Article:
This book is the darkest of the first five, and deals with the heavily emotional issues of puberty and the impending death of a close family member. At the outset of the book Nita (Juanita) Callahan and Kit (Christopher) Rodriguez argue about the best way to clean up a waterway. The argument seems petty because both are after the same goal. However, there seems to be a communication gap between the two.
This event sends Nita on a voyage of personal discovery that intensifies when she learns that her mother has cancer. For the first time since becoming a wizard Nita learns that even wizardry has limitations. Even Dairine, her powerful and talented younger sister, is incapable of handling the cancer that is slowly taking their mother. Dairine is justifiably angry at her own inability to kill the cancer, and realizes that to battle this demon will require a finesse that she does not possess.
Nita must go on a voyage of self-improvement that only she can undertake. She must learn to recognize and find the kernel of a being, be it a world or a person. Nita must learn to manipulate that core, to help it marshal the powers that the kernel represents and commands. Only by manipulating the kernel does Nita have a chance to save her mother from cancer.
As the book develops Nita finds friends from other planets who have been manipulating kernels for some time. Nita is also developing advanced skills as a wizard, and I can see the potential for Nita to advance in the wizard hierarchy. Eventually Nita comes to realize that even with all she knows and with all her will that she still needs the help of friends, who come through for her when she really needs it.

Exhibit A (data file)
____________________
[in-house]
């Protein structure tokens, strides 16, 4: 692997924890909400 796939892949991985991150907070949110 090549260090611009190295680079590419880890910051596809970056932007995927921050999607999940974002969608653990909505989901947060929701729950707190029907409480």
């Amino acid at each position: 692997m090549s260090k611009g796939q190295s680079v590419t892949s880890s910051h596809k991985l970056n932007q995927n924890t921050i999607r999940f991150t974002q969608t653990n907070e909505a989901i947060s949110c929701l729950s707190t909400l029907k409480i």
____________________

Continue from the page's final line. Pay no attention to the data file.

I was quite surprised at the dark atmosphere of this book. I wondered whether Diane Duane was calling on personal experience, battling a disease that we have so little understanding of in the only way she knows how. It seemed to me that Diane caught a feeling, an emotion, quite well, which also made me wonder at the appropriate age range for this book. I would recommend perhaps ages 12 and above, or perhaps even a bit more.
In spite of the dark atmosphere, I enjoyed this book and would rank it as perhaps the second best book in the series after "A Wizard Abroad." Because of how well Diane created the imagery of the fight with the cancer and Nita's battles with the Lone Power I give this book a solid five stars.
This story stands reasonably well by itself. However, I recommend reading at least the first story in the series, "So You Want to Be a Wizard," and preferably the second story, "Deep Wizardry," prior to reading this book. Reading the third book in the series, "High Wizardry," adds little background information other than reinforcing the relationship between Nita and Kit. The fourth book in the series, "A Wizard Abroad," I would also recommend reading because this book furthers the emotional conflicts within Nita as she continues to mature into a young woman.